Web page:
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I develop software for a living and recently I was forced to think about the nature of mobile applications. You see, I live in the San Francisco Bay area. As most people around here, I am used to my iPhone being on-line all the time and I’m dependent on it for everything. Want to eat? Check Yelp for a nearby restaurant. Want to find an address? Maps with GPS are right here. Want to send an email? Check something on Wikipedia? Order a book from Amazon on the spot? Here you go. We do not pay attention to it, we just live it.

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Last month I happened to plan a trip to Montreal. I quickly found that international data roaming charges on my plan are insane, so I bought a limited data package and decided to depend on Wi-Fi availability. I disembarked at the airport and there I started to understand that mobile life is way more complicated than what I became accustomed to.

Normally most of us use mobile applications that are always connected. The easiest way to think about the situation is to realize that we basically use our smartphones as browsers most of the time. Now, consider that you need to plan a travel itinerary. Can you do it while riding the subway? You surely can, if your application downloaded all the relevant information onto your phone. It’s not that difficult. It is not that much information after all – you phone is more powerful than that old IBM 360 mainframe. But applications have to plan for it and design for it. Writing an offline-capable application is way more complicated than writing a web site.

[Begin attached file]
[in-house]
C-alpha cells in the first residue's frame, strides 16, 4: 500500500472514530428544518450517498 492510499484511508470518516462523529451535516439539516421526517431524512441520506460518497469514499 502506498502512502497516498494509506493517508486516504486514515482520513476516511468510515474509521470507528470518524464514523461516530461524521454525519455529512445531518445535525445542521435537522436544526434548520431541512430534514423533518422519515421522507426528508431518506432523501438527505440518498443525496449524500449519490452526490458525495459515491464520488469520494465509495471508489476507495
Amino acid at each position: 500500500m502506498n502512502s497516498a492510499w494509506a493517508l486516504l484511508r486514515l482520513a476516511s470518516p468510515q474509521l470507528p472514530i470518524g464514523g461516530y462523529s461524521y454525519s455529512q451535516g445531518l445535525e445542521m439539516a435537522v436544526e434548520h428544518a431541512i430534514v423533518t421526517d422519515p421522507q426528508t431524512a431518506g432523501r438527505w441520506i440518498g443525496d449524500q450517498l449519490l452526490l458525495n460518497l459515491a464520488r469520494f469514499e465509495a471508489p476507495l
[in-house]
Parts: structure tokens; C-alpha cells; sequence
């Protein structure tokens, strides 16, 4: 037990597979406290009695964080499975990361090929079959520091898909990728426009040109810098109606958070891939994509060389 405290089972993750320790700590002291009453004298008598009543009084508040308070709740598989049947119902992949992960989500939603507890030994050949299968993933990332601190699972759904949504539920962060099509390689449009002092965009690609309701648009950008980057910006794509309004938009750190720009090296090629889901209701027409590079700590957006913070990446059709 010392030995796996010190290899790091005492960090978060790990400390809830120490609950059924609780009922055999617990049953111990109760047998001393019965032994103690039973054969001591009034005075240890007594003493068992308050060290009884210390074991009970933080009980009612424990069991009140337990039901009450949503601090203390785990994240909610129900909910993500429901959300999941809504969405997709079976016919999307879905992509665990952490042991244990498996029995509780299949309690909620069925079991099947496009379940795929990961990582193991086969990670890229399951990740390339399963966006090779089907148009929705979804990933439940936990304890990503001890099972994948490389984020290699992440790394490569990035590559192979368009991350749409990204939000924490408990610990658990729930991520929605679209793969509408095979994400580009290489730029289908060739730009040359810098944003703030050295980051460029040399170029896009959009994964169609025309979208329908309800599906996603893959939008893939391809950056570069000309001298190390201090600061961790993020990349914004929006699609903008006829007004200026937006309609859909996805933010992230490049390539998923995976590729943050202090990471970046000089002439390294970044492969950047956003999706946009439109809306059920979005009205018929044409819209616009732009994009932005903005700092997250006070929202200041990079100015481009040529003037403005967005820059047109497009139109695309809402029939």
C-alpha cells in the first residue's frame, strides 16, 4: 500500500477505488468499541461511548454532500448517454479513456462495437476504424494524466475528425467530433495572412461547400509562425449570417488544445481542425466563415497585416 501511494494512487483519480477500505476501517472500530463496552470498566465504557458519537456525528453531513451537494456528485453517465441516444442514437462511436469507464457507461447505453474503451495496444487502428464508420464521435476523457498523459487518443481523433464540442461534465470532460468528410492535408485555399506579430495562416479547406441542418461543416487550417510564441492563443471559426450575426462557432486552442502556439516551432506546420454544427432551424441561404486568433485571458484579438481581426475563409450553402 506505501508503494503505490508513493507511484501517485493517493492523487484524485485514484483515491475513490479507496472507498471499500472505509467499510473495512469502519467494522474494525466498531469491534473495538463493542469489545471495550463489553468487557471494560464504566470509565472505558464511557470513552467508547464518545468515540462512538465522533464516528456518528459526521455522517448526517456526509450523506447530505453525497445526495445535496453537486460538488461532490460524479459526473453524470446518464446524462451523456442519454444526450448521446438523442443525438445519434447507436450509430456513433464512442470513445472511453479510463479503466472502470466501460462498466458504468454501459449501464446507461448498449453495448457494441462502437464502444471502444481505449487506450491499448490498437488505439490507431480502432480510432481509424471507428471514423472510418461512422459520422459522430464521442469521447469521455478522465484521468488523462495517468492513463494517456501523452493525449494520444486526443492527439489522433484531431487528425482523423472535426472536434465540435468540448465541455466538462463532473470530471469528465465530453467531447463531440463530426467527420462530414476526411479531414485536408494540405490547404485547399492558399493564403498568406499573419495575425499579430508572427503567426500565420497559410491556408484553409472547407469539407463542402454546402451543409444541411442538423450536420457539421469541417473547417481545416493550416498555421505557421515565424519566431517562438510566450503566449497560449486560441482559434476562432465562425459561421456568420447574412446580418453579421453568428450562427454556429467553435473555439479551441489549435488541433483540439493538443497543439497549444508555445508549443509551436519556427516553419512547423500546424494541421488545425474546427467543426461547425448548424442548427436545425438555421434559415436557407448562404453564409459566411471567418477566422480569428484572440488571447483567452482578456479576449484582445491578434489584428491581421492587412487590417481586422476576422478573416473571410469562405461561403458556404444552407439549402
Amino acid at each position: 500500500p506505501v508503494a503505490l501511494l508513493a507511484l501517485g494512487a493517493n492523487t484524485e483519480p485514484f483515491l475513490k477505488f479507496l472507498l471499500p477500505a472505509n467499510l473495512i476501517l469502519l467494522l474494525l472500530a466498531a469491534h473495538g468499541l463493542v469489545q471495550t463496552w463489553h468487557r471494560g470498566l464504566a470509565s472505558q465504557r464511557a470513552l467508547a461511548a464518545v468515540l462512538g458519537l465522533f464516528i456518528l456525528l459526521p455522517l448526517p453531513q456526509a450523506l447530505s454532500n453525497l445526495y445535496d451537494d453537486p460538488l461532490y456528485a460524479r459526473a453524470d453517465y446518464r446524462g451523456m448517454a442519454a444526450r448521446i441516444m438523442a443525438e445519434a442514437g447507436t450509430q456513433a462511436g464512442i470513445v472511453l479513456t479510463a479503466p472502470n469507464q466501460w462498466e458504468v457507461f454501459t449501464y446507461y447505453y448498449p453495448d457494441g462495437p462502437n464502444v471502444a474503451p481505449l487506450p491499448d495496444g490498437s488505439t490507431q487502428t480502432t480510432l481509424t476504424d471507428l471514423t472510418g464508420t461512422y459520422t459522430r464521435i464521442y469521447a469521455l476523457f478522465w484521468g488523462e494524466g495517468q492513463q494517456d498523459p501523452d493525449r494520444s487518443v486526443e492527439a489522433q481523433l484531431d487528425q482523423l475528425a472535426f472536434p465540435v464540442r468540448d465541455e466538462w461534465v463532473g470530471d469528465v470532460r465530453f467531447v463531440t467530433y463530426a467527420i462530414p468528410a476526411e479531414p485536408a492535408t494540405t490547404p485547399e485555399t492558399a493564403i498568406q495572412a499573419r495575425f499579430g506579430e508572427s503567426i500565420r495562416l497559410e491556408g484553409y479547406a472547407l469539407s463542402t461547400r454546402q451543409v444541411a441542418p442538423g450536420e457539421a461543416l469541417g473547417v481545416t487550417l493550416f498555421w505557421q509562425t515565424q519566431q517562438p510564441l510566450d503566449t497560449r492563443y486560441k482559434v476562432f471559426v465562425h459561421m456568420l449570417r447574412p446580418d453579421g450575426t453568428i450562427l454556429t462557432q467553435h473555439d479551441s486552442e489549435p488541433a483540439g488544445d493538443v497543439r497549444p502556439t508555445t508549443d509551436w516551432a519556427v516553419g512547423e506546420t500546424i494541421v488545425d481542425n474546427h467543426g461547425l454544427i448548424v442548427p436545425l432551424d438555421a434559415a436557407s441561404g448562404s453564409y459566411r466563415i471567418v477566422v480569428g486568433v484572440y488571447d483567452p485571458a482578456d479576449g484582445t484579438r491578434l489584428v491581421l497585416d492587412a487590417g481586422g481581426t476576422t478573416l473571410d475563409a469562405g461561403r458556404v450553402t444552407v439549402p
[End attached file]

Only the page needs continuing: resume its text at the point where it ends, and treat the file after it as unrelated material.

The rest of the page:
Now, if I am writing an “always online” application, then my mobile application is only a front-end. It plays the role of a browser. It is not much different from a “traditional” web-based solution.  If I am writing a truly mobile application, then most of my logic has to be on my device. That means, in many cases, duplicating all the logic done on the server! Usually we do not have that luxury, so application creators have to think hard to choose, to distill the “mobile” part of functionality and connect it to “immobile” part. This kind of thinking is simply new for most application developers raised in the Internet era.

So the moral of this story is:  When you start considering your mobility strategy, think hard about whether you can afford to make your business processes dependent on a web site with flaky availability. If you can, then your mobile application is just a front-end and will be relatively simple to build. If not, be prepared to put some real effort into thinking through how to mobilize your business applications.  As a developer, I’m curious, what do you expect from your mobile apps?

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For more information on developing mobile applications, visit The SAP Mobility Design Center.

Brought to you by SAP Services.

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